Posted at TimesofSanDiego.com on 6/14/21
RUN DATES: 6/11/21 – 7/25/21
VENUE: New Village Arts at the Flower Fields
In “Beehive, the ‘60s Musical,” sisters are doin’ it for themselves.
Okay, maybe that’s a 1985 Eurythmics song, but it was also recorded by Aretha Franklin (in ’85), and it perfectly captures the sensibility of the 1980s musical about the 1960s.
The show, featuring 30+ popular tunes, is actually a revue rather than a musical. Lots of songs (thankfully, mostly in their entirety, not sampled or mashed up), but no story, plot or thematic through-line, except for the remarkable evolution of women and song in the seminal decade.
In the new production from New Village Arts —outdoors at the Flower Fields in Carlsbad — there’s an effort to wake up (as in ‘woke’) the proceedings, with additional focus on civil rights, Latinas and lesbians. The additions feel forced, and most of these songs weren’t really about that; in the first part of the decade, they weren’t even about female empowerment.
Interestingly, not all the songs from the original version by Larry Gallagher are included. Others are added, and for the \ finale, instead of Mama Cass’ “Make Your Own Kind of Music,” we get “Respect,” Aretha’s megahit that became a feminist anthem, though it was written and first recorded by a man (Otis Redding).
This is a show that will will probably have the greatest direct appeal to Boomers — and the opening night audience gave head-bobbing, toe-tapping evidence of that.
But for any viewer of any age, it’s striking how dramatically everything changed from the beginning to the end of the decade: not only musically, but also in clothes, hairstyles, political activism and women’s sense of self.
Less of this than one might expect is reflected in the music. The two most blatant expressions of female empowerment are “You Don’t Own Me” (written by two men; made popular by 17 year-old Lesley Gore in 1963) and “Respect,” recorded by Aretha in 1987, two years after Otis Redding introduced it. Even “Me and Bobby McGee” was initially written by a man, Kris Kristofferson, and first sung by Roger Miller in 1969. Janis Joplin’s #1 hit version, recorded a few days before her death, was released posthumously in 1971.
Many of the early-decade, bubble-gum pop tunes were all about the boy (“My Boyfriend’s Back,” “It’s My Party,” “Sweet-Talkin’ Guy”). But later in the ‘60s, women came into their own — as individuals and performers. When Carole King recorded her own song, “Will You Still Love Me Tomorrow” in 1971, critic David Hepworth compared it to the 1960 chart-topping version by The Shirelles as “less like the pleas for gentleness on the part of a trembling virgin and more like a mature woman requiring parity in a relationship.”
It’s the later songs that give the show potence and make the second act of this 90 minute evening more deep and rich.
In other productions I’ve seen, there was a determined effort to replicate, as much as possible, the look and sound of the superstars who first recorded the songs.
But it seems that director Kristianne Kurner, artistic director of New Village Arts, and music director Kyrsten Hafso-Koppman, gave the cast more leeway, allowing (or encouraging) them to use their own vocal power in more personal ways. This has both plus-sides and minuses. On one hand, you long to hear the songs as you know them. But on the other, why not give them a different spin? Some results are more successful than others.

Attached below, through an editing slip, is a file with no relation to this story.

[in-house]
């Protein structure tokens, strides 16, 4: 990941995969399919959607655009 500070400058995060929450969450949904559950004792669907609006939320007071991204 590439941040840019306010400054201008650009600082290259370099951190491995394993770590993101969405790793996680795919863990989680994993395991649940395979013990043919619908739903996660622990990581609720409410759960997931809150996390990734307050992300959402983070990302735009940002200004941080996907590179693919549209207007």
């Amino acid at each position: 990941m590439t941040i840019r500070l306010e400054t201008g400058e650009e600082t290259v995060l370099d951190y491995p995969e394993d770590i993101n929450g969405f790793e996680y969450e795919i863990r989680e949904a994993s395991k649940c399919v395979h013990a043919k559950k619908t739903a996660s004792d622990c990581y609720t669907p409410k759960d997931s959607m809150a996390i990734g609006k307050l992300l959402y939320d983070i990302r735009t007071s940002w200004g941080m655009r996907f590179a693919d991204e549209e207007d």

The production’s design elements are enigmatic. Though the set (Kirsten E. Flores) sports the super-bright colors of the era and photos of influential women of the age, the costumes (Faith A. James) and wigs (only ONE actual Beehive hairdo onstage!), do not accurately reflect the times.
Many of the outfits are unflattering, and having lived through the ‘60s, I can rightly say that almost nothing up there looks what anyone I encountered was wearing in those days – onstage or off. No tie-dye, bell-bottoms, hip-huggers, Pop art, dashikis or peace symbols in sight here.
There were repeated problems with the sound (Evan Eason) on opening night, with mics being on-and-off finicky, as often happens in outdoor productions.
The choreographer (Alyssa “Ajay” Junious) was obviously hamstrung by the lack of dance capability in most of the cast. The notable exception is Megan Carmitchel, who served as dance captain and made everything she did look and sound great ( for example, “Be My Baby,” “You Don’t Own Me,” “Son of a Preacher Man”).
Each of the others had at least one prominent moment to shine.
Erin Vanderhyde – “Walkin’ in the Rain”
Bibi Mama – “One Fine Day”
Rae Henderson – “Don’t You Want Somebody to Love”
Brittany Carillo – “Try (Just a Little Bit Harder)”
Natasha Baenisch – “Cry Baby”
Eboni Muse – “Proud Mary,” “Chain of Fools,” “(You Make Me Feel Like) A Natural Woman”
A really exciting part of the production for me was that it was my first post-pandemic live theater experience. Spirits were high and the energy was infectious.
If you’re hungering for theater, and would love to rock out to some good ole ‘60s nostalgia (and some fabulous songs), this just might be the show for you.
©2021 PAT LAUNER/Patté Productions, Inc.